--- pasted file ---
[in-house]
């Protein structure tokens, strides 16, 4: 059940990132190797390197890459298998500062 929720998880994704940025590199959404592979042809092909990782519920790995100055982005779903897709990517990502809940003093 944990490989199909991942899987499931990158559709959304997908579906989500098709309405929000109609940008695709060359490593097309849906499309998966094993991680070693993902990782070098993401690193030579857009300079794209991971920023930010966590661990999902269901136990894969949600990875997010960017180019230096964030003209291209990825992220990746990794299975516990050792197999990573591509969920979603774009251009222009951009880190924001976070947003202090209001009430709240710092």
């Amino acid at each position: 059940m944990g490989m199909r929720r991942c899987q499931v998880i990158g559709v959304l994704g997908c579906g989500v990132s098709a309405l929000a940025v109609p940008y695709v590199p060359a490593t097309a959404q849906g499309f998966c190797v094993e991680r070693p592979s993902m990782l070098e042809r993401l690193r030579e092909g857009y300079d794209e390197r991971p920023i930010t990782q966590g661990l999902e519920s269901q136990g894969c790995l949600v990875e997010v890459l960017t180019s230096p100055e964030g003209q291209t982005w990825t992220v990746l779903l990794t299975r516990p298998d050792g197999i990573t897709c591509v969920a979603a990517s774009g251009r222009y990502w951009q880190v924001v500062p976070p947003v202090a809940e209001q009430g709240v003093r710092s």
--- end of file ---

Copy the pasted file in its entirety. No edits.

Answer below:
[in-house]
């Protein structure tokens, strides 16, 4: 059940990132190797390197890459298998500062 929720998880994704940025590199959404592979042809092909990782519920790995100055982005779903897709990517990502809940003093 944990490989199909991942899987499931990158559709959304997908579906989500098709309405929000109609940008695709060359490593097309849906499309998966094993991680070693993902990782070098993401690193030579857009300079794209991971920023930010966590661990999902269901136990894969949600990875997010960017180019230096964030003209291209990825992220990746990794299975516990050792197999990573591509969920979603774009251009222009951009880190924001976070947003202090209001009430709240710092």
């Amino acid at each position: 059940m944990g490989m199909r929720r991942c899987q499931v998880i990158g559709v959304l994704g997908c579906g989500v990132s098709a309405l929000a940025v109609p940008y695709v590199p060359a490593t097309a959404q849906g499309f998966c190797v094993e991680r070693p592979s993902m990782l070098e042809r993401l690193r030579e092909g857009y300079d794209e390197r991971p920023i930010t990782q966590g661990l999902e519920s269901q136990g894969c790995l949600v990875e997010v890459l960017t180019s230096p100055e964030g003209q291209t982005w990825t992220v990746l779903l990794t299975r516990p298998d050792g197999i990573t897709c591509v969920a979603a990517s774009g251009r222009y990502w951009q880190v924001v500062p976070p947003v202090a809940e209001q009430g709240v003093r710092s």